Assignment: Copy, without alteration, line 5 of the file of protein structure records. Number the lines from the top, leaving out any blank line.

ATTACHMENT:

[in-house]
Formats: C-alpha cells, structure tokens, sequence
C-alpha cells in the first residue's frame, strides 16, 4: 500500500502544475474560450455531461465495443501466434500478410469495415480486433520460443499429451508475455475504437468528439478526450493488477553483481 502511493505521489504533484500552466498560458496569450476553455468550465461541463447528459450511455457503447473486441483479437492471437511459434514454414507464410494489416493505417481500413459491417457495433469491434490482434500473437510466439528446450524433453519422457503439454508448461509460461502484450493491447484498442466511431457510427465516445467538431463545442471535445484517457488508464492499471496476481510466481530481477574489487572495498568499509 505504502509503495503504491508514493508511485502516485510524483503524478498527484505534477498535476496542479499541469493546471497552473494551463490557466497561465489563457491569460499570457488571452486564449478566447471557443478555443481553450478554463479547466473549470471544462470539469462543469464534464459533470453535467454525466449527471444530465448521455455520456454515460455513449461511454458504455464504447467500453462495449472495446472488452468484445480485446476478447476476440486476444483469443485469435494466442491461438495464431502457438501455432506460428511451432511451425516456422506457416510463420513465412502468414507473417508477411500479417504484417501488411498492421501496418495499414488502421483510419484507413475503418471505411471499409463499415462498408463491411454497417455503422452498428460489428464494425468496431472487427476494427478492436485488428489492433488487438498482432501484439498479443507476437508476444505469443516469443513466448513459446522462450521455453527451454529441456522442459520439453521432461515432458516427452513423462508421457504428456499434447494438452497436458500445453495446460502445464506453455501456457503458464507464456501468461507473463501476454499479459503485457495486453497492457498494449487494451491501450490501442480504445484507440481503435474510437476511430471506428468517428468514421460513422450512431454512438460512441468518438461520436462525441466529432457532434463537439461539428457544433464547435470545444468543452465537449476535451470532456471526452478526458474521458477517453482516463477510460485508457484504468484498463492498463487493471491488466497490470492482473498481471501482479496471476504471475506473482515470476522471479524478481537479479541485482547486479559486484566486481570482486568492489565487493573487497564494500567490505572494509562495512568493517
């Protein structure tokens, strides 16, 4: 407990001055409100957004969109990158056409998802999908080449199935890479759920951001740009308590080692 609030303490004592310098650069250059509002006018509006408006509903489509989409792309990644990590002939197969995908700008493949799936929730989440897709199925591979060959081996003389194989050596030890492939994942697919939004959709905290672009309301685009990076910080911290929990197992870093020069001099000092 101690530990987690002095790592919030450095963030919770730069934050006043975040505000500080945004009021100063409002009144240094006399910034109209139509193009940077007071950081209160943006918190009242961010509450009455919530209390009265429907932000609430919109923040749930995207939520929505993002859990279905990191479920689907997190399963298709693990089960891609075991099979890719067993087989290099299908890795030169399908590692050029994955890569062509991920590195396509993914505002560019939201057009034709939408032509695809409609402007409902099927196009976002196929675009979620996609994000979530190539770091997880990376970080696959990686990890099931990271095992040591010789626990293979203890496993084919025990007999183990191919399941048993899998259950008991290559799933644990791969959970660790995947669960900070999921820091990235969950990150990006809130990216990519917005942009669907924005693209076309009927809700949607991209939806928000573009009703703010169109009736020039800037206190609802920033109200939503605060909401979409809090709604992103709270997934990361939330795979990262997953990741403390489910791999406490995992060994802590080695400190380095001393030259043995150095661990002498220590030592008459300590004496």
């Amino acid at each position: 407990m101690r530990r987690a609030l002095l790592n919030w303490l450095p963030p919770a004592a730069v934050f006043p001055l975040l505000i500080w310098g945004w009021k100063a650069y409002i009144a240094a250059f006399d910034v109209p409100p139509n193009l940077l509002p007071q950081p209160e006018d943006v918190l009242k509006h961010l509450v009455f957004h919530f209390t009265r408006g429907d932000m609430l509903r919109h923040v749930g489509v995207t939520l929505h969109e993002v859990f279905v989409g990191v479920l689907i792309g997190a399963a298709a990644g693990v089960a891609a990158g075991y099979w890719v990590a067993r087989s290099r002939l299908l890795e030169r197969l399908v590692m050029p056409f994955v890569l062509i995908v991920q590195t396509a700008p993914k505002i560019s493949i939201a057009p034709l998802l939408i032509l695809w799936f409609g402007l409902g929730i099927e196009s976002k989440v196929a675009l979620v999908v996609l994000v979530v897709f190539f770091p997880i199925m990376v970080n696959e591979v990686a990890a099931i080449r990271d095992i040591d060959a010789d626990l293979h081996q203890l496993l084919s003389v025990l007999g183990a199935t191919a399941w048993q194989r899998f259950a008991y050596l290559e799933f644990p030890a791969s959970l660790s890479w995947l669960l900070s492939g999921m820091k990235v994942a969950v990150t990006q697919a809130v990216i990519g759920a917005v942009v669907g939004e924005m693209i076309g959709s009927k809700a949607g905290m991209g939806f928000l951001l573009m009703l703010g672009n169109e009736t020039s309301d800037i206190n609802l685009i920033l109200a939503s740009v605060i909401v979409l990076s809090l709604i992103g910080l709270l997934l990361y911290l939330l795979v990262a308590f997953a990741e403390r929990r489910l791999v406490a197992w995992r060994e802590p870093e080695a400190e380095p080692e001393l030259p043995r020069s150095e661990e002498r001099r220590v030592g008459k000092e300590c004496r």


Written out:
């Amino acid at each position: 407990m101690r530990r987690a609030l002095l790592n919030w303490l450095p963030p919770a004592a730069v934050f006043p001055l975040l505000i500080w310098g945004w009021k100063a650069y409002i009144a240094a250059f006399d910034v109209p409100p139509n193009l940077l509002p007071q950081p209160e006018d943006v918190l009242k509006h961010l509450v009455f957004h919530f209390t009265r408006g429907d932000m609430l509903r919109h923040v749930g489509v995207t939520l929505h969109e993002v859990f279905v989409g990191v479920l689907i792309g997190a399963a298709a990644g693990v089960a891609a990158g075991y099979w890719v990590a067993r087989s290099r002939l299908l890795e030169r197969l399908v590692m050029p056409f994955v890569l062509i995908v991920q590195t396509a700008p993914k505002i560019s493949i939201a057009p034709l998802l939408i032509l695809w799936f409609g402007l409902g929730i099927e196009s976002k989440v196929a675009l979620v999908v996609l994000v979530v897709f190539f770091p997880i199925m990376v970080n696959e591979v990686a990890a099931i080449r990271d095992i040591d060959a010789d626990l293979h081996q203890l496993l084919s003389v025990l007999g183990a199935t191919a399941w048993q194989r899998f259950a008991y050596l290559e799933f644990p030890a791969s959970l660790s890479w995947l669960l900070s492939g999921m820091k990235v994942a969950v990150t990006q697919a809130v990216i990519g759920a917005v942009v669907g939004e924005m693209i076309g959709s009927k809700a949607g905290m991209g939806f928000l951001l573009m009703l703010g672009n169109e009736t020039s309301d800037i206190n609802l685009i920033l109200a939503s740009v605060i909401v979409l990076s809090l709604i992103g910080l709270l997934l990361y911290l939330l795979v990262a308590f997953a990741e403390r929990r489910l791999v406490a197992w995992r060994e802590p870093e080695a400190e380095p080692e001393l030259p043995r020069s150095e661990e002498r001099r220590v030592g008459k000092e300590c004496r």